|First offense||Misdemeanor, up to 6 months in jail and $1,000 fine.|
|Second offense||Felony, up to 3 ½ years in prison and $10,000 in fines.|
Wisconsin Marijuana Possession with Intent/ Delivery/ Manufacturing – Laws & Penalties
If you are charged with one of these more serious marijuana offenses, it does matter how much of the drug you had.
|Less than 200 grams||Up to 3 ½ years in prison and $10,000 in fines|
|200 grams- 1,000 grams||Up to 6 years in prison and $10,000 in fines|
|1,000 grams- 2,500 grams||Up to 10 years in prison and $25,000 in fines|
|2,500 grams- 10,000 grams||Up to 12 ½ years in prison and $25,000 in fines|
|10,000 grams or more||Up to 15 years in prison and $25,000 in fines|
Possession of Paraphernalia – Laws & Penalties
If you are charged with being in possession of drug paraphernalia, you could be facing additional time in jail. Typical paraphernalia found in pot possession busts includes pipes and bongs. Possession of drug paraphernalia is punishable by 30 days in jail and a fine of $500.
A conviction of simple possession, for example may receive a sentence under state law of drug treatment rather than jail time, and probation may be available to first-time offenders for even the more serious crimes.
Over the past twenty years, the declared “war on drugs” has failed to end substance abuse, but it has succeeded in punishing and imprisoning many Americans who might otherwise lead productive lives. A felony conviction, even for a minor drug offense, is a heavy burden for anyone going back into the job market. And while it is difficult to determine in advance the exact sentence an alleged drug offender faces, rarely does a defendant get off lightly without the benefit of an experienced criminal defense attorney.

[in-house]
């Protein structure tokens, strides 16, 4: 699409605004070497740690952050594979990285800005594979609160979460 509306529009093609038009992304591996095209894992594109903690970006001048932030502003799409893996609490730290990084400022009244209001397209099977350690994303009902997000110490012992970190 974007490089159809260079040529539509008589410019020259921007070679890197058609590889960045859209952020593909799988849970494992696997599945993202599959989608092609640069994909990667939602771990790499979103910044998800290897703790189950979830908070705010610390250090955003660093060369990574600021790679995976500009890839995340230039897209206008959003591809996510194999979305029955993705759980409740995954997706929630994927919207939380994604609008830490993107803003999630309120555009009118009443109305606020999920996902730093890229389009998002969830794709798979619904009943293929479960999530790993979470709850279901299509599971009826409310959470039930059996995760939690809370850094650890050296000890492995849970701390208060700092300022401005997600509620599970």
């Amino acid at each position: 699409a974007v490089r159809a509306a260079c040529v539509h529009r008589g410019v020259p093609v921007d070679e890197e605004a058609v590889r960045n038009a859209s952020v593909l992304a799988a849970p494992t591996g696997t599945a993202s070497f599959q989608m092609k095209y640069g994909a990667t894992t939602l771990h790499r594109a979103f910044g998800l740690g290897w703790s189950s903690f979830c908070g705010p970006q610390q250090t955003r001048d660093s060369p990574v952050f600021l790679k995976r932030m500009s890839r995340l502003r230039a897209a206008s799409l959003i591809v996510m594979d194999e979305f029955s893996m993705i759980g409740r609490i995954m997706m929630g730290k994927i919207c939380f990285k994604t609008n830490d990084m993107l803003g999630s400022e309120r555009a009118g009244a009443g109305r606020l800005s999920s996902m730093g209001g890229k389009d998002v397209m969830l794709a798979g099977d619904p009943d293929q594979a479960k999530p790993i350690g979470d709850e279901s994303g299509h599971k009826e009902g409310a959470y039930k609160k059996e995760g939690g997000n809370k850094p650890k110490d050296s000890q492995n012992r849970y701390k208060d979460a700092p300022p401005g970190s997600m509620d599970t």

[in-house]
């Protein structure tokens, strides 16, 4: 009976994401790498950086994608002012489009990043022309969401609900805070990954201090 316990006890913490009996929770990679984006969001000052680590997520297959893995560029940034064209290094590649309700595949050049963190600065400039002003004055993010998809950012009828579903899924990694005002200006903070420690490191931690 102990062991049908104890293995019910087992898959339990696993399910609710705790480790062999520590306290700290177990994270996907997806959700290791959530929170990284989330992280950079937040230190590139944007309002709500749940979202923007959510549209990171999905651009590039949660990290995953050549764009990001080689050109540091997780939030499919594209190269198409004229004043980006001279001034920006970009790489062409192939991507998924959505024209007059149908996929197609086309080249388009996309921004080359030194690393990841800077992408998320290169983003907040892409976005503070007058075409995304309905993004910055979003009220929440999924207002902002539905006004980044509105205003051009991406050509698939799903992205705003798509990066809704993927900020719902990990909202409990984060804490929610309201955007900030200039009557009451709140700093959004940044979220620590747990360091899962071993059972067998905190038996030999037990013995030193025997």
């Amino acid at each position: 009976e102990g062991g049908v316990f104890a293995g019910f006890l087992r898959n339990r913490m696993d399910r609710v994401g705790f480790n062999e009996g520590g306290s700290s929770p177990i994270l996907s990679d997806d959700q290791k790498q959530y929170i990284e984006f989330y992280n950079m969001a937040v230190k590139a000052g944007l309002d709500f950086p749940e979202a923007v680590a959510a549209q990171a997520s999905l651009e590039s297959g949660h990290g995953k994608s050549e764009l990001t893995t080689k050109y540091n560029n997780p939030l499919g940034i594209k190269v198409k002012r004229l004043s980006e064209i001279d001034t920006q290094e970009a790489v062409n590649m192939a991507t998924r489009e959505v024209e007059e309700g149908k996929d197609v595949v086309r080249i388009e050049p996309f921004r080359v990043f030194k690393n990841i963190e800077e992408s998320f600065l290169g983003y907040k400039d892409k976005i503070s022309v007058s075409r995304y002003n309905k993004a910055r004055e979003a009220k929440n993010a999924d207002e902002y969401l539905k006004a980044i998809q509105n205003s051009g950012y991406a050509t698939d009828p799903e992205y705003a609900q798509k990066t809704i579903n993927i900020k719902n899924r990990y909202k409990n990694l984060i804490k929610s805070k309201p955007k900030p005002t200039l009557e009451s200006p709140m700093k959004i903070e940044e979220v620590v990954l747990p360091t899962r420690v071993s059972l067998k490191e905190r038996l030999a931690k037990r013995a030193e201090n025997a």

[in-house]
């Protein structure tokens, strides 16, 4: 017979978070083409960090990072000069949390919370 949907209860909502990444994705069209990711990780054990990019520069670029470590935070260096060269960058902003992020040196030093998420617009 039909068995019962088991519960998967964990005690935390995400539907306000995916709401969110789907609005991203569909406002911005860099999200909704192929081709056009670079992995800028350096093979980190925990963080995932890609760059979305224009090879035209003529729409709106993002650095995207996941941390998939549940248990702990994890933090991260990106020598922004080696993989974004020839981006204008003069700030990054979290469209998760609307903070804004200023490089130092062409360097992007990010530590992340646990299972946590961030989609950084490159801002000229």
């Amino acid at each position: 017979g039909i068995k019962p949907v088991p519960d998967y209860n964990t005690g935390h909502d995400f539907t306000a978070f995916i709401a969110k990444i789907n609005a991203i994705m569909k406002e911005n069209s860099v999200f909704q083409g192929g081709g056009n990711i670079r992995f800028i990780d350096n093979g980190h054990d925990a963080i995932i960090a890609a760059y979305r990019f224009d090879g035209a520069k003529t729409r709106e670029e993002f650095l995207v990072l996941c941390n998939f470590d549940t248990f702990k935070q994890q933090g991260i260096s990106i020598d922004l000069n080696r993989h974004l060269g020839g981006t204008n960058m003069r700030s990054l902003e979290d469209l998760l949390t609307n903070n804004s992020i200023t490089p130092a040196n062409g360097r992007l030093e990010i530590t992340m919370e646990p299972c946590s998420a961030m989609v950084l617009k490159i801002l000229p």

Drug charges cover a broad range of offenses, from the less severe, such as simple possession of a small amount of certain drugs, to the more serious, such as participation in an ongoing drug-related criminal enterprise or manufacturing and distributing drugs. Even minor charges can be terrifying and carry the risk of serious penalties upon conviction; the more serious charges, of course, can give rise to even graver consequences.
A consultation with an experienced criminal defense attorney from Anderson Law Firm will help you understand the possible and real charges and sentencing outcomes you face, what you need to do to prepare your defense against the charges, and negotiate charges downward.
Federal Drug Charges/Drug Crime Defense Lawyer in Minneapolis
The severity of the punishment for a drug crime depends on the type of substance, the quantity, the intent of possession, and local, state and federal laws. The U.S. Controlled Substances Act sets the criteria for what constitutes criminal offenses in the manufacture, possession, sale and abuse of drugs. According to state and federal laws, a Controlled Substances considered to be a drug can be (drug types and criminal acts involving them):
- Methamphetamine Drug Charges
- Prescription Drug Offenses
- Altered over-the-counter drugs
- Other illegal substances
- Sale of Narcotics
- Synthetic Drugs
If you have been charged with a drug crime or suspect that you’re under investigation in Minnesota, you should immediately get an attorney involved to prevent the charges from escalating. Kirk M. Anderson is available to discuss your case and to aggressively seek out every advantage possible to defend you, both inside and outside the courtroom.
DISCLAIMER: The information contained in this article does not constitute an attorney-client relationship. Please contact attorney Kirk Anderson for an initial consultation.